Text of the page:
Let us run with endurance the race that is set before us, looking unto Jesus, the author and perfecter of our faith, who for the joy set before Him endured the cross, despising the shame, and has sat down at the right hand of the throne of God. For consider Him who endured such hostility from sinners against Himself, lest you become weary or fainthearted. Hebrews 12:1-3
Today is an appropriate day to look away from all distractions and focus our attention on Jesus. Around the world Christians are remembering the death of Jesus. Although this Good Friday and Easter will be unlike any other we have celebrated, the reality of Jesus’ death and resurrection is still as powerful and accessible to us as it has been for countless others over the last 2,000 years. Perhaps as we take time in the solitude and simplicity of our homes to “look unto Jesus and consider Him”, we might enter into a new appreciation and experience of these events.
Each of the gospel writers give these same brief words regarding the manner of Jesus’ death, “they crucified Him”. One might think greater details would be given of the act of crucifixion. However, to those who first read the Gospels, no description was needed for everyone in the Roman Empire was all too familiar with this form of public execution. Historians tell us up to 30,000 people were crucified around Jerusalem at the time of Christ. Crucifixion had been around for 500 years. The Romans didn’t invent it but they perfected it as a means of torture. They used it as a form of state sponsored terrorism to control the people over whom they ruled. To get a sense of the physical torment crucifixion brought, you can watch the movie, The Passion. (Parents be cautioned, this movie is not appropriate for children). Jesus suffered greatly physically, yet it’s not the physical suffering Jesus endured that makes His death unique. It was how Jesus faced his death and what it accomplished that is completely unique and so important for us.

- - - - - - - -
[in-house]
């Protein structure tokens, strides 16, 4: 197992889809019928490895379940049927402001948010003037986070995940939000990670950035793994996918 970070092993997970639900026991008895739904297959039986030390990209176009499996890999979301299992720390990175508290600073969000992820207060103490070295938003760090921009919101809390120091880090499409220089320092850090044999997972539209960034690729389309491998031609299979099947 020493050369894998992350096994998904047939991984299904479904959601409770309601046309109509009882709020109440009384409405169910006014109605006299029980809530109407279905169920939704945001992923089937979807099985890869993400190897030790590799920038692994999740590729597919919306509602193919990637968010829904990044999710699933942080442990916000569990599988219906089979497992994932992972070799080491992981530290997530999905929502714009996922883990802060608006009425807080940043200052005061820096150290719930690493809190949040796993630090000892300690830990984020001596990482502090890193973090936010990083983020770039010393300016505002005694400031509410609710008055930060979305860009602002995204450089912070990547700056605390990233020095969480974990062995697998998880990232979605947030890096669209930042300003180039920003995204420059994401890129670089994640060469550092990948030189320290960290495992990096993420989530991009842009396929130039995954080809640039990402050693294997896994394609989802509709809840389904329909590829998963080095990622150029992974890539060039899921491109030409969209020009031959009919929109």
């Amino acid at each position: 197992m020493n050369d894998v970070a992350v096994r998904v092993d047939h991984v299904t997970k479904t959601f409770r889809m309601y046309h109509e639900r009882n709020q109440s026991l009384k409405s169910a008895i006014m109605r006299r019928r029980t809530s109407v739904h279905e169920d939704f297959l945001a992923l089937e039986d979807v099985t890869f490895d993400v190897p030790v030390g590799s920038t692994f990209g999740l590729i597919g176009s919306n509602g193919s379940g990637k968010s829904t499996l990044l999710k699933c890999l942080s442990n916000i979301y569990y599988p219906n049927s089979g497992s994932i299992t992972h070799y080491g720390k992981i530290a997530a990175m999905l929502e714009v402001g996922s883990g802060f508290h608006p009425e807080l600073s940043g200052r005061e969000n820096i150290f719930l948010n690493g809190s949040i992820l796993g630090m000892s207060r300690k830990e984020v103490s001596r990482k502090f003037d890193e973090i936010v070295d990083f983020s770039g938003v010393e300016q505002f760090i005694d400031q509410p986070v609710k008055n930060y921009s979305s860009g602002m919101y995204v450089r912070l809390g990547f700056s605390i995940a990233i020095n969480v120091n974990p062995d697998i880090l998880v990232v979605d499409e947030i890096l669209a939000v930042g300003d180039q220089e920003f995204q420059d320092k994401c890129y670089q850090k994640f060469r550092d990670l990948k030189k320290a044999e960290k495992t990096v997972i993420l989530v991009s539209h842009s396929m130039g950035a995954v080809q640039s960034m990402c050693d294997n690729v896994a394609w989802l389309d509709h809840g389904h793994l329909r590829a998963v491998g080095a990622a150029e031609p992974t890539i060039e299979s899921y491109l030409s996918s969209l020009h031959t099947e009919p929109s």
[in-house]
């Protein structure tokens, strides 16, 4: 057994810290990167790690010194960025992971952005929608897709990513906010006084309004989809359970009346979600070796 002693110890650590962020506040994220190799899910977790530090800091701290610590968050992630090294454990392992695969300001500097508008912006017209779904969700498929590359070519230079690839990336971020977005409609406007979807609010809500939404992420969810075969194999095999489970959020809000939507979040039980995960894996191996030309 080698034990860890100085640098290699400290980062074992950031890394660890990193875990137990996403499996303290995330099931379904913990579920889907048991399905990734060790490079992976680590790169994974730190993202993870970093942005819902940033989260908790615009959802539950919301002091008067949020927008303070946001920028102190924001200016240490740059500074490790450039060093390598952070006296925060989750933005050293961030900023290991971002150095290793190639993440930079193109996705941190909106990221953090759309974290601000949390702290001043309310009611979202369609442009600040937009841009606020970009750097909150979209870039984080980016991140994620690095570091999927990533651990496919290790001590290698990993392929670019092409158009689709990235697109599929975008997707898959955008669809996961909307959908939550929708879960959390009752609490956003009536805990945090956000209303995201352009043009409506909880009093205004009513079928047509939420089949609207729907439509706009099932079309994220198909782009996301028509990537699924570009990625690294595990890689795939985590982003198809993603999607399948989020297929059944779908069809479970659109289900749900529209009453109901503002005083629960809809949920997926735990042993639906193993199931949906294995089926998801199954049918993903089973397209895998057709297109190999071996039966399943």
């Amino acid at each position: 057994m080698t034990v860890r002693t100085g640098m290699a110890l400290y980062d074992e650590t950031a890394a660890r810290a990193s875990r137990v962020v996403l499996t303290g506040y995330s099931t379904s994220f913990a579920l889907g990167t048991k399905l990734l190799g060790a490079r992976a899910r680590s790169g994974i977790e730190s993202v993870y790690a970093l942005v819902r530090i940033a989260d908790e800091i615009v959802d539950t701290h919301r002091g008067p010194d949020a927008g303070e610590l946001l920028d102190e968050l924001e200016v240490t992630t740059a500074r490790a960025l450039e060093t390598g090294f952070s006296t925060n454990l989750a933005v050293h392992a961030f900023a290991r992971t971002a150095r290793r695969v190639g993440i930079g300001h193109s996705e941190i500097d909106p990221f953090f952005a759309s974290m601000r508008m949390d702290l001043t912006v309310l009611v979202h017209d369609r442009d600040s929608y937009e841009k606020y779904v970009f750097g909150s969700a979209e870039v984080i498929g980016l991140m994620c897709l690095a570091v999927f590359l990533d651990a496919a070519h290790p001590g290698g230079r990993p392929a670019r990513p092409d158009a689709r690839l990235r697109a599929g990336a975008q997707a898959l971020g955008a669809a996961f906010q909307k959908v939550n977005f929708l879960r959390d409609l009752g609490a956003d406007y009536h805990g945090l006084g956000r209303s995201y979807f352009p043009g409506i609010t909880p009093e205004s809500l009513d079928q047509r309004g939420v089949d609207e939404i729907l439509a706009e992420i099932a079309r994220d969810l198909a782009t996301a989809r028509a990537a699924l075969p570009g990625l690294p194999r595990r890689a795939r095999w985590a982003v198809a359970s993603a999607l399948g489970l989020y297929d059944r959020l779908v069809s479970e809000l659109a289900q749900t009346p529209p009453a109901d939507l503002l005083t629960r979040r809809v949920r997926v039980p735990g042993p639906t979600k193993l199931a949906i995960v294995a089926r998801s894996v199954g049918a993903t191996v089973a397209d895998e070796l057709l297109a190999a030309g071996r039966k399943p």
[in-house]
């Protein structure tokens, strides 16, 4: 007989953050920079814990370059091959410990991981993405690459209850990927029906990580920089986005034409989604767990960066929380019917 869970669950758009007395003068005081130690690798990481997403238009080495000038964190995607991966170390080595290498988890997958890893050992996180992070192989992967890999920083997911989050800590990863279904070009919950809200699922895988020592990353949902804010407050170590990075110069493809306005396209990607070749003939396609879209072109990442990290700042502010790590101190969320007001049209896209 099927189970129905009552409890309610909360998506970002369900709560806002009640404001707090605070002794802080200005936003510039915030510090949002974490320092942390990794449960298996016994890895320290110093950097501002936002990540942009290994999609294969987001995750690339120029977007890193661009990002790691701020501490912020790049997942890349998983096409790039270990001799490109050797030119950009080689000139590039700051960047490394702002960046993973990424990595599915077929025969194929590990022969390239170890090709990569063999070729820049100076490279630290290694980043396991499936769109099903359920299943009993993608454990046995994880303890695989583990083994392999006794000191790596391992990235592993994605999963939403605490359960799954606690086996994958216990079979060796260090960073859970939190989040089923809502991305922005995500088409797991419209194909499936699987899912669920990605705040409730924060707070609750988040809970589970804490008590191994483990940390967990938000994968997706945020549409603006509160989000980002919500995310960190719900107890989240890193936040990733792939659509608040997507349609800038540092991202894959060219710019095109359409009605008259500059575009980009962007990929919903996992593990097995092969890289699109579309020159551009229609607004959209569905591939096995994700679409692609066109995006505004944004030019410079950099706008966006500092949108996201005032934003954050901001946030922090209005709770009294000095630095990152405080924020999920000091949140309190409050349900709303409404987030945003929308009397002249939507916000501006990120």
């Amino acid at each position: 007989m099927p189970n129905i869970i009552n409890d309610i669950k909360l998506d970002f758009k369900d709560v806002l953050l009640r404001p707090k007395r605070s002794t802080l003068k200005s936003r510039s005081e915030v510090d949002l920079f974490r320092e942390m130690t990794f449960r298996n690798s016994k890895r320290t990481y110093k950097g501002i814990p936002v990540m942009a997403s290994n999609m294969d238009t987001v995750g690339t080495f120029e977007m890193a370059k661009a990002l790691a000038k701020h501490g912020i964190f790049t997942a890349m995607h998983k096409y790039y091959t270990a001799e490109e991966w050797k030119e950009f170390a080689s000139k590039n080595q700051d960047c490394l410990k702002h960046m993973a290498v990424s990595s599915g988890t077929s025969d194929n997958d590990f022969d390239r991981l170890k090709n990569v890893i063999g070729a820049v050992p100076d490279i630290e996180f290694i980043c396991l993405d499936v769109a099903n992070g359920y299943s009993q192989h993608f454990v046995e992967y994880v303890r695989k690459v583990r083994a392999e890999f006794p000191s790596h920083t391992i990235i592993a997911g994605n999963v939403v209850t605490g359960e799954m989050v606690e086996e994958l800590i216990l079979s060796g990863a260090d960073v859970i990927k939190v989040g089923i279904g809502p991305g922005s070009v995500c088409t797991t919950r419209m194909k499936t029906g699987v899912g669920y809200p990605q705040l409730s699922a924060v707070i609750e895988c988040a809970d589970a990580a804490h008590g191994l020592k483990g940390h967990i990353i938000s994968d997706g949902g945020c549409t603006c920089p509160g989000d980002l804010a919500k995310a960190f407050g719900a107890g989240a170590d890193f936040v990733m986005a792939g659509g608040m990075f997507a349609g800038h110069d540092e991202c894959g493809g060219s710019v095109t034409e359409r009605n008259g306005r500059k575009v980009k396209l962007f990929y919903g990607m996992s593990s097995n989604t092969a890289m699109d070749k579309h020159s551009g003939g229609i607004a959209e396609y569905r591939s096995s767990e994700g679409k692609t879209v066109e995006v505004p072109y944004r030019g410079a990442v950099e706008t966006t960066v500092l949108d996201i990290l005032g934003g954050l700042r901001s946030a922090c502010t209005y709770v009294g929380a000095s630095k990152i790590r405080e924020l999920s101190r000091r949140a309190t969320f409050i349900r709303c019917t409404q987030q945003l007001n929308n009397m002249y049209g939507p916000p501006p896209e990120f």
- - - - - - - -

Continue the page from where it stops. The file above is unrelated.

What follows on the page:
The verse above says “Jesus …for the joy set before Him endured the cross”. The words “joy” and “cross” don’t belong in the same sentence, unless we’re considering Jesus. He endured the cross because of the joy set before him. What was that joy? The prospect of sinners being restored to the Father. Jesus knew of the joy in heaven among the angles over one sinner who repents. He looked forward with joyful anticipation to the multitudes of people returning to the Father’s house, knowing and being known by Him.
This joy enabled Jesus not only to endure the cross, but also to despise the shame associated with crucifixion. This form of execution was only for the basest and most despised of criminals. Romans citizens were exempt from crucifixion. Not only was there great shame in being crucified itself, but many heaped scorn and ridicule on Jesus as He suffered. All the gospels include details of this hatred expressed towards Jesus. Matthew writes:
"(The Roman soldiers) stripped him and put a scarlet robe on him, and twisting together a crown of thorns, they put it on his head and put a reed in his right hand. And kneeling before him, they mocked him, saying, “Hail, King of the Jews!” And they spit on him and took the reed and struck him on the head. And when they had mocked him, they stripped him of the robe and put his own clothes on him and led him away to crucify him… (during the crucifixion) the chief priests, with the scribes and elders, mocked him, saying, “He saved others; he cannot save himself. He is the King of Israel; let him come down now from the cross, and we will believe in him. He trusts in God; let God deliver him now, if he desires him. For he said, “I am the Son of God.’” (Matthew 27:28-31; 41-44)."